Kate, who was diagnosed with Type 1 diabetes in March 2012, had just turned 18 and was in the middle of 'A' Levels. Here, she talks about managing her condition with support from family and Diabetes UK.
As you can probably guess, my stress levels were at an all time high and the idea of being 'ill' on top of that seemed a bit too much to handle.My diagnosis story however, isn't the same as a normal diabetic. I was actually diagnosed as firstly a Type 2 and following this a Type 1 before I had developed any symptoms or needed any insulin. I have routine check ups under the renal clinic at the RUH Bath and it was from these tests that it was discovered that my baseline glucose was rising.
After this was discovered I didn't really understand what was going on, but I knew that it was something to potentially be worried about. I spent my Christmas worrying and unable to eat the foods I usually loved (especially ones full of sugar), without feeling unbearably ill afterwards before I was seen for a glucose challenge in late February.
Kate was diagnosed with Type 1 diabetes in March 2012.
My entire world went cold and I felt numb.
The next few weeks turned into a blur and learning to cope with injections once a day to start with, leading up to four a day, as well as counting carbs seemed scary beyond belief.
The part I found the hardest however, was finding the way to tell my friends and the people that I loved what was happening.
I was accused of ‘making it up for attention’ by some of my peers, but my friends I now know I can count on, supported me fully.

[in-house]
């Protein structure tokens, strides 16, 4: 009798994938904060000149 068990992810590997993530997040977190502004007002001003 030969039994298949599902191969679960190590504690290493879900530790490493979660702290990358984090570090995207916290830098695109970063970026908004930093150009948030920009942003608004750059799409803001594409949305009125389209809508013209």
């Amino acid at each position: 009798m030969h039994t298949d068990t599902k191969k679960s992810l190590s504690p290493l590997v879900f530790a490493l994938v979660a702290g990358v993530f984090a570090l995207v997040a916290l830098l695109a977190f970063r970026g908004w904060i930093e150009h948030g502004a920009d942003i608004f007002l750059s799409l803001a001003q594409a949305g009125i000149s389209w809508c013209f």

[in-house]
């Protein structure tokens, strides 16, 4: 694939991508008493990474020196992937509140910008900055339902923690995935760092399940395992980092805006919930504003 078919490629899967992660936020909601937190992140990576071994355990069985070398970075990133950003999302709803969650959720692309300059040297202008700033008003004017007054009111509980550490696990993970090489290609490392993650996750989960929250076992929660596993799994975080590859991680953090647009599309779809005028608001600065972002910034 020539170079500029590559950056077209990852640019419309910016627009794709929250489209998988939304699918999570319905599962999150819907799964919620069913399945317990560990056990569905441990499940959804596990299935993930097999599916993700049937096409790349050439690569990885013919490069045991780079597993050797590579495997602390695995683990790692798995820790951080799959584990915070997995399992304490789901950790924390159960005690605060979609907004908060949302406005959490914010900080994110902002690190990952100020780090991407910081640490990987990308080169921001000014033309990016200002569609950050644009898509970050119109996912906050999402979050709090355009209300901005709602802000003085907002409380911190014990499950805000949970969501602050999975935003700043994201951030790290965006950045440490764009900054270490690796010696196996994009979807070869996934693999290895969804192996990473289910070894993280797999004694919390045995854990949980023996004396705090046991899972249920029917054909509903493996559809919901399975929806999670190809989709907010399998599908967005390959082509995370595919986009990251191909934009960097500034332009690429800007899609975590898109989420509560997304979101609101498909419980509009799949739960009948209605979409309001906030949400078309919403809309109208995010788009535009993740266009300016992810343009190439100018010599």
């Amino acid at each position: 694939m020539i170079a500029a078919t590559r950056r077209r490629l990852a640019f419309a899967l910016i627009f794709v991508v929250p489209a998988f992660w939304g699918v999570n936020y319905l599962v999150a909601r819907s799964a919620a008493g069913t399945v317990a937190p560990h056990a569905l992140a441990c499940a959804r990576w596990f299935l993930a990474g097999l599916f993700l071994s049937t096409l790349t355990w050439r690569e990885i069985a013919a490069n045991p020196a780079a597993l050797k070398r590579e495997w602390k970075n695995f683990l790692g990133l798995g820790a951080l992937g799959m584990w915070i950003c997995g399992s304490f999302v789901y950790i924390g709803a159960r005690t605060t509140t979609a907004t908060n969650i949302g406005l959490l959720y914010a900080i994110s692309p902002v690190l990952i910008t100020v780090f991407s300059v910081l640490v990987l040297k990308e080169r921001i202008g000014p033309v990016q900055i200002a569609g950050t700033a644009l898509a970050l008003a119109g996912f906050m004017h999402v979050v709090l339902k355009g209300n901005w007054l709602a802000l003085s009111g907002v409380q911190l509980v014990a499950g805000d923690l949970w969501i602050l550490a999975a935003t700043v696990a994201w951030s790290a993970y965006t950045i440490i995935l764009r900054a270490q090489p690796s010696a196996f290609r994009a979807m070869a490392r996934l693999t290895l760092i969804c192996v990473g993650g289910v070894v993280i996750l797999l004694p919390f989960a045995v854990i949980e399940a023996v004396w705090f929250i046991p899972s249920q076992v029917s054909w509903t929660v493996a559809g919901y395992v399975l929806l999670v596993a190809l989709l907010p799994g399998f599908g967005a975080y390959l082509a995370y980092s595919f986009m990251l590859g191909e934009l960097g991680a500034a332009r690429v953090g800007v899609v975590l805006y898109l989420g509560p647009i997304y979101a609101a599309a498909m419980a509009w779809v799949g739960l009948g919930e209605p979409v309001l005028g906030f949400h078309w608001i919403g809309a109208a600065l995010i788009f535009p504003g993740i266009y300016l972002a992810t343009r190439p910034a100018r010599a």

My intolerance to the foods I loved grew and grew as this time wore on and especially after attending an all you can eat buffet with my friends for my 18th birthday in mid-March. I got the call from the RUH on the 22nd March while sat in the car after school with my mum. Mum answered the phone and from the look on her face, I could tell what was being said immediately.
Getting used to having Type 1 diabetes has taken up until now and I’m still unsure sometimes. I got my place at University and have just started my second year on the BA (Hons) Primary Studies course.
I’m lucky enough to have amazing friends and family who I am able to laugh about silly things I do when hypo and that support me fully. I am able to fit my diabetes in around my teaching and refuse to let it hold me back at all. My flat mate, Mum and I also walked across the Severn Bridge last October for Diabetes UK, had a great time AND I had perfect control on my blood sugars that day!
I'm not alone in having diabetes!
Both the Diabetes UK website and Facebook page are beyond useful in reminding me that I’m not alone in being diabetes and that the information is there if I need it.
A piece of advice for anyone who is worried about having diabetes or think that they have any of the 4Ts; thirsty, toilet, tired, thinner - go and get it checked by your doctor. Its better than suddenly realising that you’re really unwell and being diabetic really isn’t the end of the world!